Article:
Page last updated at 08:16 GMT, Wednesday, 12 November 2008

Secularist voted Jerusalem mayor

Nir Barkat (R) is congratulated by a supporter following partial results
Nir Barkat is on his second attempt to become Jerusalem mayor

Israeli secular politician Nir Barkat has defeated an ultra-orthodox rabbi to become the new mayor of Jerusalem.

Mr Barkat won outright with 52% of the vote while Meir Porush received 43%, according to final results released by Israel's interior ministry.

The hard-fought campaign has raised tensions between Israel's religious and secular Jews.

Claiming victory, Mr Barkat promised to be "everybody's mayor", regardless of who people had voted for.

"I'm aware of the depth of the challenge and the complexity of the mission. Now is the time to work together for the good of the city," Mr Barkat told his supporters.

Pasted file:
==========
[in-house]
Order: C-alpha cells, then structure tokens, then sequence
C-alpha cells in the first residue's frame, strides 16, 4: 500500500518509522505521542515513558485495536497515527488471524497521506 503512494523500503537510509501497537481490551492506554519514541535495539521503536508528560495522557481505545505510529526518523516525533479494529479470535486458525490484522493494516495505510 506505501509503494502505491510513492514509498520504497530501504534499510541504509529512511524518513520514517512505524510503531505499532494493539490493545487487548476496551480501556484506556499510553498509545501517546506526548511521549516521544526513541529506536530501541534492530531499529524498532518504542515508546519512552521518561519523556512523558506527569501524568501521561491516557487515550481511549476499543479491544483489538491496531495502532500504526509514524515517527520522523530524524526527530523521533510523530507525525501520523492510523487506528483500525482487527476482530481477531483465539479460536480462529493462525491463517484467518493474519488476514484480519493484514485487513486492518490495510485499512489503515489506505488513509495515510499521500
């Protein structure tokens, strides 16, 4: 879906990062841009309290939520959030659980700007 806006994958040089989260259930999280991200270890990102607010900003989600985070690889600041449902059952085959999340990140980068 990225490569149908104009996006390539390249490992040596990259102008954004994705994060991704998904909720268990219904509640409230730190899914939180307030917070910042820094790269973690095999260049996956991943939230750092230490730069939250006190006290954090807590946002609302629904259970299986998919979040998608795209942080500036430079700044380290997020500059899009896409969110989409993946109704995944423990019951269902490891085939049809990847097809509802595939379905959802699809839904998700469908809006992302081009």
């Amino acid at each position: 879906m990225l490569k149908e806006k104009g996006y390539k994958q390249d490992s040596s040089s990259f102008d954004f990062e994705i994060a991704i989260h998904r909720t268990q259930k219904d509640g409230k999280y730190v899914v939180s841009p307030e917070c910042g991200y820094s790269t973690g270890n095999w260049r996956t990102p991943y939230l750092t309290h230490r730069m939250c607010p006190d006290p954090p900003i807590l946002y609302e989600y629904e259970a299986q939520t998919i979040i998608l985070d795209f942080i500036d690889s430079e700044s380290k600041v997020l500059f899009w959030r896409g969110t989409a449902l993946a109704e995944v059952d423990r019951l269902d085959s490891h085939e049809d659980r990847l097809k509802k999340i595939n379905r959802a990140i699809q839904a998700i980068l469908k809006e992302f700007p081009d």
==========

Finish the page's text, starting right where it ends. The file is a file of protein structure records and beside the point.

The 49-year-old's victory ends a five-year rule of ultra-Orthodox Mayor Uri Lupolianski.

Major challenges

Mr Barkat opposes dividing Jerusalem as part of any peace agreement with the Palestinians and has promised to build extensively in what the rest of the world regards as occupied East Jerusalem.

Former paratrooper
High-tech entrepreneur
Jerusalem city councillor
Campaigned on a secular ticket

Most Palestinians and Israeli Arabs - who account for about a third of Jerusalem's population - have not taken part in the election.

The status of Jerusalem is one of the most hotly-contested issues in Israeli-Palestinian negotiations.

Israelis see the city as their capital, and Palestinians want to locate the capital of a future state in the east of the city, which Israel occupied in the 1967 Israeli-Arab war.

Correspondents say that as well as handling the political tensions, the mayor faces major challenges improving traffic flow and cleanliness, tackling high property prices and attracting fresh business to the city.

Local elections took place in 160 other areas of Israel ahead of national polls on 10 February.

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